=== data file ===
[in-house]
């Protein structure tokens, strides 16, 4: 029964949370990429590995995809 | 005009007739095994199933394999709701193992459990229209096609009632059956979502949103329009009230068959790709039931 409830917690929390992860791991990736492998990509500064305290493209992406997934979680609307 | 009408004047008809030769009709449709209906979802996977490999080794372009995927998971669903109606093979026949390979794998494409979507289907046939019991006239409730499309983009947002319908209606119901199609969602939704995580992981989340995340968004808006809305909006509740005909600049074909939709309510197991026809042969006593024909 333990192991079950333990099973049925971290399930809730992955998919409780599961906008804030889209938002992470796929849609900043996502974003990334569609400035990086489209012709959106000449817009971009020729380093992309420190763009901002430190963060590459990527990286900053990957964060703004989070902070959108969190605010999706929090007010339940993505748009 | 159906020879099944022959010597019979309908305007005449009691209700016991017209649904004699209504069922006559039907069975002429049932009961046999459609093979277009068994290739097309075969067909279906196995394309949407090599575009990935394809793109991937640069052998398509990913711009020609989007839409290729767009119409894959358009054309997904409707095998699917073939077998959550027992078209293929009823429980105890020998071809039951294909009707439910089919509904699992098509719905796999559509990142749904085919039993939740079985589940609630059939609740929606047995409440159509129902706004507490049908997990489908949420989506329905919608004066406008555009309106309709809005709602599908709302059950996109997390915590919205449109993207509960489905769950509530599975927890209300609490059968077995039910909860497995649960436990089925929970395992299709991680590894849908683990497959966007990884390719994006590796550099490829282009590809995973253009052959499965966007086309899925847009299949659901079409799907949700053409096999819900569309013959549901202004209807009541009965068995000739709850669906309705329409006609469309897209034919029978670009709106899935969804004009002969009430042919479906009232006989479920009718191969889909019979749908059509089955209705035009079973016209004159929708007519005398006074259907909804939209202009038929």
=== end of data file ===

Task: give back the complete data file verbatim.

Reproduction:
[in-house]
């Protein structure tokens, strides 16, 4: 029964949370990429590995995809 | 005009007739095994199933394999709701193992459990229209096609009632059956979502949103329009009230068959790709039931 409830917690929390992860791991990736492998990509500064305290493209992406997934979680609307 | 009408004047008809030769009709449709209906979802996977490999080794372009995927998971669903109606093979026949390979794998494409979507289907046939019991006239409730499309983009947002319908209606119901199609969602939704995580992981989340995340968004808006809305909006509740005909600049074909939709309510197991026809042969006593024909 333990192991079950333990099973049925971290399930809730992955998919409780599961906008804030889209938002992470796929849609900043996502974003990334569609400035990086489209012709959106000449817009971009020729380093992309420190763009901002430190963060590459990527990286900053990957964060703004989070902070959108969190605010999706929090007010339940993505748009 | 159906020879099944022959010597019979309908305007005449009691209700016991017209649904004699209504069922006559039907069975002429049932009961046999459609093979277009068994290739097309075969067909279906196995394309949407090599575009990935394809793109991937640069052998398509990913711009020609989007839409290729767009119409894959358009054309997904409707095998699917073939077998959550027992078209293929009823429980105890020998071809039951294909009707439910089919509904699992098509719905796999559509990142749904085919039993939740079985589940609630059939609740929606047995409440159509129902706004507490049908997990489908949420989506329905919608004066406008555009309106309709809005709602599908709302059950996109997390915590919205449109993207509960489905769950509530599975927890209300609490059968077995039910909860497995649960436990089925929970395992299709991680590894849908683990497959966007990884390719994006590796550099490829282009590809995973253009052959499965966007086309899925847009299949659901079409799907949700053409096999819900569309013959549901202004209807009541009965068995000739709850669906309705329409006609469309897209034919029978670009709106899935969804004009002969009430042919479906009232006989479920009718191969889909019979749908059509089955209705035009079973016209004159929708007519005398006074259907909804939209202009038929």